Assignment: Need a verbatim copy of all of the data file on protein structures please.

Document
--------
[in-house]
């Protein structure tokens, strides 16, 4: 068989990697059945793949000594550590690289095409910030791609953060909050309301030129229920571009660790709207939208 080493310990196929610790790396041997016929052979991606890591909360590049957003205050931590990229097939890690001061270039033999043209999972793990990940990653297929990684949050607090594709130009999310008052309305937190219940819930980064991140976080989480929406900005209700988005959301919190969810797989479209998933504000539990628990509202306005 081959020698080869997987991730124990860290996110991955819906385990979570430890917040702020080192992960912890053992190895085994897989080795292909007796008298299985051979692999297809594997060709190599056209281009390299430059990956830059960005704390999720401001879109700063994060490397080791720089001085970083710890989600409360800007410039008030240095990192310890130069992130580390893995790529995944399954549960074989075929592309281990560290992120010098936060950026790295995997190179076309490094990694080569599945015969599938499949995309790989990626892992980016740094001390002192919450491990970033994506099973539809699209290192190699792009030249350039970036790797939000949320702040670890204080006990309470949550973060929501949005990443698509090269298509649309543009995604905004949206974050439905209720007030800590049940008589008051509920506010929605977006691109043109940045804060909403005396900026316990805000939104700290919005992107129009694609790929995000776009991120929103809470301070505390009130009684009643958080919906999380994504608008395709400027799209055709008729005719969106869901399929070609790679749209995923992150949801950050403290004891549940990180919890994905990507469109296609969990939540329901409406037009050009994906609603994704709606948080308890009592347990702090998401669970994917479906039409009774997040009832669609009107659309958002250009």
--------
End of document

[in-house]
């Protein structure tokens, strides 16, 4: 068989990697059945793949000594550590690289095409910030791609953060909050309301030129229920571009660790709207939208 080493310990196929610790790396041997016929052979991606890591909360590049957003205050931590990229097939890690001061270039033999043209999972793990990940990653297929990684949050607090594709130009999310008052309305937190219940819930980064991140976080989480929406900005209700988005959301919190969810797989479209998933504000539990628990509202306005 081959020698080869997987991730124990860290996110991955819906385990979570430890917040702020080192992960912890053992190895085994897989080795292909007796008298299985051979692999297809594997060709190599056209281009390299430059990956830059960005704390999720401001879109700063994060490397080791720089001085970083710890989600409360800007410039008030240095990192310890130069992130580390893995790529995944399954549960074989075929592309281990560290992120010098936060950026790295995997190179076309490094990694080569599945015969599938499949995309790989990626892992980016740094001390002192919450491990970033994506099973539809699209290192190699792009030249350039970036790797939000949320702040670890204080006990309470949550973060929501949005990443698509090269298509649309543009995604905004949206974050439905209720007030800590049940008589008051509920506010929605977006691109043109940045804060909403005396900026316990805000939104700290919005992107129009694609790929995000776009991120929103809470301070505390009130009684009643958080919906999380994504608008395709400027799209055709008729005719969106869901399929070609790679749209995923992150949801950050403290004891549940990180919890994905990507469109296609969990939540329901409406037009050009994906609603994704709606948080308890009592347990702090998401669970994917479906039409009774997040009832669609009107659309958002250009």